Donny shows he’s in love with Dave McKean by reviewing two more of his comics.
Violent Cases (1987)
The Tragical Comedy or Comical Tragedy of Mr. Punch (1994)
Neil Gaiman (story)
Dave McKean (art)
Violent Cases (like Gaiman’s Sandman) is a story about stories… and its themes of childhood’s imperfect perceptions, the unreliability of memory, and how horrible adults can be to children are all revisited in Mr. Punch (as well as Gaiman’s 2013 novel The Ocean at the End of the Lane). In Violent Cases, a narrator (who is physically modeled after Neil Gaiman) sits and smokes and tells us about the time when he was a kid and, after his dad accidentally pulled his arm from its socket, he was taken to see an old osteopath who used to work for Al Capone and began to tell the boy some inappropriate stories about ol’ Scarface.
Violent Cases was the first collaboration of Gaiman and McKean. Gaiman was working as a journalist and had published one book (about Duran Duran). McKean was finishing art school. They were offered a chance to collaborate on a five page story for Eclipse… and they came back with a 44 pages which McKean had adapted from an unpublished prose story Gaiman had written for a writers’ workshop. In this first book, they wear their influences very openly. For Gaiman it’s Alan Moore, and for McKean it’s Bill Sienkiewicz (especially the 1982 story “Hit It” from Moon Knight #25). However, the work shows the promise of two, young geniuses.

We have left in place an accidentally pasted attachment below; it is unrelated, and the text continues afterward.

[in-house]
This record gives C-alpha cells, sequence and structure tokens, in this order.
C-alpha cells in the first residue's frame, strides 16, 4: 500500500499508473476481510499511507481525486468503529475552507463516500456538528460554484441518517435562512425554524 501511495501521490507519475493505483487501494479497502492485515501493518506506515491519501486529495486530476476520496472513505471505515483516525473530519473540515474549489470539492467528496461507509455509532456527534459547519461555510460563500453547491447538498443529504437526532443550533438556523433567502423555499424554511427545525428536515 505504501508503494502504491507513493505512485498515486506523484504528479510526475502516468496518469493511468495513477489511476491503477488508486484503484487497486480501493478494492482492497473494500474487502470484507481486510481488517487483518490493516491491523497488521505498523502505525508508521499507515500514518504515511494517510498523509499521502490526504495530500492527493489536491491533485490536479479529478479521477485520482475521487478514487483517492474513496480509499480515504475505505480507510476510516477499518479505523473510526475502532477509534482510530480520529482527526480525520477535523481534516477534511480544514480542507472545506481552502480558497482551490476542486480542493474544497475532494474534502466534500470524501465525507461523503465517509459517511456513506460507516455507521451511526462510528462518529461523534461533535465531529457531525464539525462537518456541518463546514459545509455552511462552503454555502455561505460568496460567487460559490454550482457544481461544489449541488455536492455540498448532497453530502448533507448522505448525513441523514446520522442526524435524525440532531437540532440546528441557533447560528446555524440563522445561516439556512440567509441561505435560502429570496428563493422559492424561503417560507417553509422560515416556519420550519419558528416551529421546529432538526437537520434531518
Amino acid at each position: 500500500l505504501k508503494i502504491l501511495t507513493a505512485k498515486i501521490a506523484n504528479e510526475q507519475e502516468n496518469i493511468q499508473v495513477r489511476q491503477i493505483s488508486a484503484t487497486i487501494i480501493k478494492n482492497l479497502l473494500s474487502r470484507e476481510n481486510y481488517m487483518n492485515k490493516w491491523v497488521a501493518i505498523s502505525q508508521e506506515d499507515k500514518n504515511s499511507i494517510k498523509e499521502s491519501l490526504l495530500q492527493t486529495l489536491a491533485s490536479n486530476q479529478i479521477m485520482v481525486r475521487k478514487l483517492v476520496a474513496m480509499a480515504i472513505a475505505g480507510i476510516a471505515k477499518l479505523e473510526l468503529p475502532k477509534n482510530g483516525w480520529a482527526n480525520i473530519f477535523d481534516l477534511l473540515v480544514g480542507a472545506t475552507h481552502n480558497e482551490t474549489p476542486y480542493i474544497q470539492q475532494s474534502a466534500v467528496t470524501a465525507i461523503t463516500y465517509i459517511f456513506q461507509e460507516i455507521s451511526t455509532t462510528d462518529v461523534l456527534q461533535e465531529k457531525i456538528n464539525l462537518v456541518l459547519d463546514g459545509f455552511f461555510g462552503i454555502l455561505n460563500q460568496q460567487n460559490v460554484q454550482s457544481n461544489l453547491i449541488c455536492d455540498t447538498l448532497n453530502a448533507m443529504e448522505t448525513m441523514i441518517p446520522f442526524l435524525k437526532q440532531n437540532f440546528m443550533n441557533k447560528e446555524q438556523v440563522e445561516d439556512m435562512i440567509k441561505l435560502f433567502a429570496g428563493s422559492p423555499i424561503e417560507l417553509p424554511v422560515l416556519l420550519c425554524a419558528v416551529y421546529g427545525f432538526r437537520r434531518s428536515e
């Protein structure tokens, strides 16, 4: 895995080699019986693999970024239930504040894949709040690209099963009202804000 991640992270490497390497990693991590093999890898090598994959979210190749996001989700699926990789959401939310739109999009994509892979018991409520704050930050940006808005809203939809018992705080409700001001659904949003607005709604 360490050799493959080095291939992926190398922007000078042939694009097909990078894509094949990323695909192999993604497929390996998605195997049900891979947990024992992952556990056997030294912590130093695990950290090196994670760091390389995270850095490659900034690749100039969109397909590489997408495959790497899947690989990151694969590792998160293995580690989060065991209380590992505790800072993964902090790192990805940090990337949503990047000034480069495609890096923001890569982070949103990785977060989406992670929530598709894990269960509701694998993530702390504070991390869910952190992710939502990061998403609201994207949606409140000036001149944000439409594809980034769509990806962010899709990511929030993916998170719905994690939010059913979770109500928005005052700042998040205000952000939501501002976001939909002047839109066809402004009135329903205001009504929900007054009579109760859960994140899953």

In the wake of 1986’s Watchmen, Dark Knight Returns and Maus, there was an abundance of “Comics have grown up!” euphoria going around, and, according to Gaiman, Violent Cases was a deliberate attempt to “show the world what comics could do.” Gaiman and McKean were both primarily interested in finding a way, in comics, to show intimate, subtle emotions rather than the big, physical action and “over acting” which comics were known for.
The unreliable narrator of the book didn’t understand what was happening at the time (a mob hit). As the narrator tries to make sense of a memory he forces it into a narrative… which probably isn’t even true (Was this really a mob hit?). The title gives away the theme: it’s about a child misunderstanding something. He is told about gangsters carrying guns in violin cases – which he misunderstands as “violent cases.” How much of the story that he tells us did he misunderstand or misremember? Was his dad more (or less) abusive than he tells us?